Saturday, May 7, 2016

The Vampire Diaries "Requiem for a Dream" Review

This seventh season has been a loose, baggy mess held slightly together by loose themes, namely the Damon/Bonnie bond, the Stefan/Caroline bond, and Damon’s bad behavior. Julie Plec and Caroline Dries discussed returning Damon to his season one bad boy ways, adding a little twist that he wants to make up for his previous poor choices. But Damon the Character has never been a choice between being bad and good. He is who he is, a selfish, violent, brutal person without remorse for what he’s done. Stefan told his brother he thought his advice, which was choosing the extreme option for saving the one you love, was terrible advice. It is. Damon’s choices are mostly terrible. His myopia limits him and leads to pain for the people he cares about most.  

The story of Damon Salvatore in season seven has been a growing self-awareness, beginning in his personal phoenix stone hell in which he admitted he missed his mother. Damon, though, was unused to a self-aware life. When Stefan and the other people in his life blamed him for each and every bad thing in their lives, Damon retreated to a coffin next to Elena’s. His choice caused more pain than not, particularly for Bonnie who felt bonded and tethered to him in a special way after their time in a hell-loop together. The final act of the season concerned the fraught relationship between Damon and Bonnie. How would they reconcile after he broke her trust by abandoning her and leaving only a letter behind to explain himself? Obviously, the letter’s the key to their reconciliation.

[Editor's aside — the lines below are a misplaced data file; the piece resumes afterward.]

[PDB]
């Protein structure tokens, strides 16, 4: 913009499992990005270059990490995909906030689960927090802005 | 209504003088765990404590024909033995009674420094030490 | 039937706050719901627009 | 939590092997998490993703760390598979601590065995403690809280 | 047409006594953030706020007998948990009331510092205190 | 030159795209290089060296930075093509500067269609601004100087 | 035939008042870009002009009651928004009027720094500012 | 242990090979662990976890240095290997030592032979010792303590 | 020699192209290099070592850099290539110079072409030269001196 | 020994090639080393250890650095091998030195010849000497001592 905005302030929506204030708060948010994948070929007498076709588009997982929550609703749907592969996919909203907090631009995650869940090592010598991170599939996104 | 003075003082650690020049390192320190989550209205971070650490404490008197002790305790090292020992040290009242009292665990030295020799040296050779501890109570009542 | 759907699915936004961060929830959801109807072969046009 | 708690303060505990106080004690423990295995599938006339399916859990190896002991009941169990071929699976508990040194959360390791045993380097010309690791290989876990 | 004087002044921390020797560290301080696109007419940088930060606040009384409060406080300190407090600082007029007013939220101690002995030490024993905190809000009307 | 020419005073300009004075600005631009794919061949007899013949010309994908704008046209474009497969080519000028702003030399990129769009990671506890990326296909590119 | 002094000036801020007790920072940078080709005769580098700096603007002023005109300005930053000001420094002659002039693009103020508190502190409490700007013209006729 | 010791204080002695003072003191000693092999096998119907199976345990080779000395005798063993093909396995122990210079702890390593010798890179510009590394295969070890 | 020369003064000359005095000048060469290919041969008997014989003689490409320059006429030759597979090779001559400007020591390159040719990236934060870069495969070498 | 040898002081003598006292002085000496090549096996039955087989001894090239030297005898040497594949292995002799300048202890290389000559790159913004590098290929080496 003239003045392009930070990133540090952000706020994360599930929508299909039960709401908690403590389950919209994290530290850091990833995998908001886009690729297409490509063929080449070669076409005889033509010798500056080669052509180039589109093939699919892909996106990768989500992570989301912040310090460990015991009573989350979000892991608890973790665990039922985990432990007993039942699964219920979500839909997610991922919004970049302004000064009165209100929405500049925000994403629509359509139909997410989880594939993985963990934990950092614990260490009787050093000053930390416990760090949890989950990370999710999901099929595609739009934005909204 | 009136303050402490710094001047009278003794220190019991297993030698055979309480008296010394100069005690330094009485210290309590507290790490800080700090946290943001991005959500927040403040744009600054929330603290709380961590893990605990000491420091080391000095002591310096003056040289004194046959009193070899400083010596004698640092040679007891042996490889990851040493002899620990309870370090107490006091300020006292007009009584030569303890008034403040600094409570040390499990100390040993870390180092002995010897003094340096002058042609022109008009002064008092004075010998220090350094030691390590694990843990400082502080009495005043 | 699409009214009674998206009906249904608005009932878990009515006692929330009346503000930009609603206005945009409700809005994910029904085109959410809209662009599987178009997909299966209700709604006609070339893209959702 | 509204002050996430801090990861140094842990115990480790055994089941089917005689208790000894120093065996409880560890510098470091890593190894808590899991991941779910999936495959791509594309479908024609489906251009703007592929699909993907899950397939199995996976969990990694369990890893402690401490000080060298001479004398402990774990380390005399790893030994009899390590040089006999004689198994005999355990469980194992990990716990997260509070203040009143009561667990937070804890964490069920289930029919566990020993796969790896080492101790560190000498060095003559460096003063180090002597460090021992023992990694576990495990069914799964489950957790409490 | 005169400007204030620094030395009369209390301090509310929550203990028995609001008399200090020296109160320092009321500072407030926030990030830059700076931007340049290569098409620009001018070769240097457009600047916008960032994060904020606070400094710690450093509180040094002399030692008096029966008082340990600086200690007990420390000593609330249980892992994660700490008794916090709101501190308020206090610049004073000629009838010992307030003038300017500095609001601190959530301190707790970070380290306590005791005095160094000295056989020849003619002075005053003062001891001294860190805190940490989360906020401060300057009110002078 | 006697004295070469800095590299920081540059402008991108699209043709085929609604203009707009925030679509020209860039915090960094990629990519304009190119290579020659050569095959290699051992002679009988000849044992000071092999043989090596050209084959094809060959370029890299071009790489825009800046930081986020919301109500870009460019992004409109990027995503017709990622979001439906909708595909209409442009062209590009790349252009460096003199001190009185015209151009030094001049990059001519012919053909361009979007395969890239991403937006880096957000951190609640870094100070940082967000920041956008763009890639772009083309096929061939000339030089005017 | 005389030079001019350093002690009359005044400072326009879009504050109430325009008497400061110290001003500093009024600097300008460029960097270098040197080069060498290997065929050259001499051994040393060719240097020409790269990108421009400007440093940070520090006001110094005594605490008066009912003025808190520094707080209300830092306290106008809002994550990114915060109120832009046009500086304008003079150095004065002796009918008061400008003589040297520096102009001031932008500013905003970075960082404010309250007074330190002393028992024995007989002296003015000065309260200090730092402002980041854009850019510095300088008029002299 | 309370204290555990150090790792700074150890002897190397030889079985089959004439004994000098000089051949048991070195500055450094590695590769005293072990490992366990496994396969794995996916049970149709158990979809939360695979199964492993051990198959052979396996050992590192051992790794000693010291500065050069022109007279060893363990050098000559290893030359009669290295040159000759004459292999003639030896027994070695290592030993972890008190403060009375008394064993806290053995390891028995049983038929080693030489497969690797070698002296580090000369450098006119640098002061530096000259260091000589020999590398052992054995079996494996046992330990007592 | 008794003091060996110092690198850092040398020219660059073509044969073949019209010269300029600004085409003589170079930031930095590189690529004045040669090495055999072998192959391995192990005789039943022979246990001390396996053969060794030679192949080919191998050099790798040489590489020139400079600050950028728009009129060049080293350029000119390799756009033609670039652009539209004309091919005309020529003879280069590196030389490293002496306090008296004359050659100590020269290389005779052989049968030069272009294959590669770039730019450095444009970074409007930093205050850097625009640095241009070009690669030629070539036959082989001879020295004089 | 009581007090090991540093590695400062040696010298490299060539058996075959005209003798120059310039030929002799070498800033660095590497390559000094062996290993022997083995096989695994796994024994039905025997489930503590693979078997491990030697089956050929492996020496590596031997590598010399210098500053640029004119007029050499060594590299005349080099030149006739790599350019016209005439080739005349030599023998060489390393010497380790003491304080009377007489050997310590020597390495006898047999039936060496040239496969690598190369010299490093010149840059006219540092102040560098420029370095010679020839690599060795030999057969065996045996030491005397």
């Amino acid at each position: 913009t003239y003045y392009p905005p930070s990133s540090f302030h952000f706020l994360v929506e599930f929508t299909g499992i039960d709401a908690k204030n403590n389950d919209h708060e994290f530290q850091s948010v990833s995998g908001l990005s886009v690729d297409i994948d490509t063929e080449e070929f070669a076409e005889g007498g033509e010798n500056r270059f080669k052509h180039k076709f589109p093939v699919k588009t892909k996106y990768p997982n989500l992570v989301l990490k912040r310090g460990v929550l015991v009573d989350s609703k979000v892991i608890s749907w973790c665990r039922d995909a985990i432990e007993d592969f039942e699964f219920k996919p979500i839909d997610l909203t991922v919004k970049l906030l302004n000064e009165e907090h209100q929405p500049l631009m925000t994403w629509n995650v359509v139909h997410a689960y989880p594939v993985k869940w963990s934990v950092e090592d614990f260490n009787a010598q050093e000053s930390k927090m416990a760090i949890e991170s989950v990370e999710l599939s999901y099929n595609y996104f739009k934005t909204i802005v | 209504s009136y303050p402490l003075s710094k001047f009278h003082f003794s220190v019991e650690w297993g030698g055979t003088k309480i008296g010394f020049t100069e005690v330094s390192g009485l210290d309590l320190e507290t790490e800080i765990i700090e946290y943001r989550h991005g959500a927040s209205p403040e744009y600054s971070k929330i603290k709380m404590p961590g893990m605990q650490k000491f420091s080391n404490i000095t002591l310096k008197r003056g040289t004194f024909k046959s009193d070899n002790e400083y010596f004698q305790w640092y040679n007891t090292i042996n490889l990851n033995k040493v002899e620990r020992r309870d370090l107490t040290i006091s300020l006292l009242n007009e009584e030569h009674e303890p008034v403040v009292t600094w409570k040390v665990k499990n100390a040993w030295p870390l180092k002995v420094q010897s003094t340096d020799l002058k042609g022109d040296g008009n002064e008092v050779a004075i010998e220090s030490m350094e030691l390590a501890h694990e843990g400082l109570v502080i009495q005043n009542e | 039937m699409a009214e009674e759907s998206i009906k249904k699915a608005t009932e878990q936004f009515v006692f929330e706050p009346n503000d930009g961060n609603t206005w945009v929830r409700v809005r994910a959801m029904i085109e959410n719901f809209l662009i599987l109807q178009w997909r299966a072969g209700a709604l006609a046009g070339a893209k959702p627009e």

The only way for the writers to escalate the drama is through a narrative device. The Heretics storyline existed for the sake of taking the brothers through their complicated relationship with their mother. The hell world’s allowed the writers to explore the fundamental psychology of both brothers to find what they needed and didn’t need from each other. Bonnie as the huntress lets the character work through her aggressively angry and violent feelings about Damon without sacrificing the character—like the ‘switch off’ storylines. Damon and Bonnie haven’t meaningfully untangled their twisted relationship until the shaman imbued her with the huntress’ hatred of vampires; then, they got deep into the past: how Damon only saved Bonnie early in the seasons because Elena wouldn’t forgive him if he didn’t, to name one of things they worked through late in “Requiem for a Dream.” This experience will bring them closer together.

Bonnie didn’t immediately wake after Rayna died. She wanted to die rather than hurt her friends. Stefan pitched an idea to help her fight the demons of the curse by her friends entering her mind to remind her not all vampires deserve death. Caroline volunteered first, and she quickly failed. Enzo did a little better, but Bonnie marked him with a broken guitar. Damon tried next. The conceit of the episode probably came out of the writers discussing Damon getting through to her. He got two shots: one to convince her to wake up by making her hate him more and desiring his death (where they worked through the unpleasant muck of their past).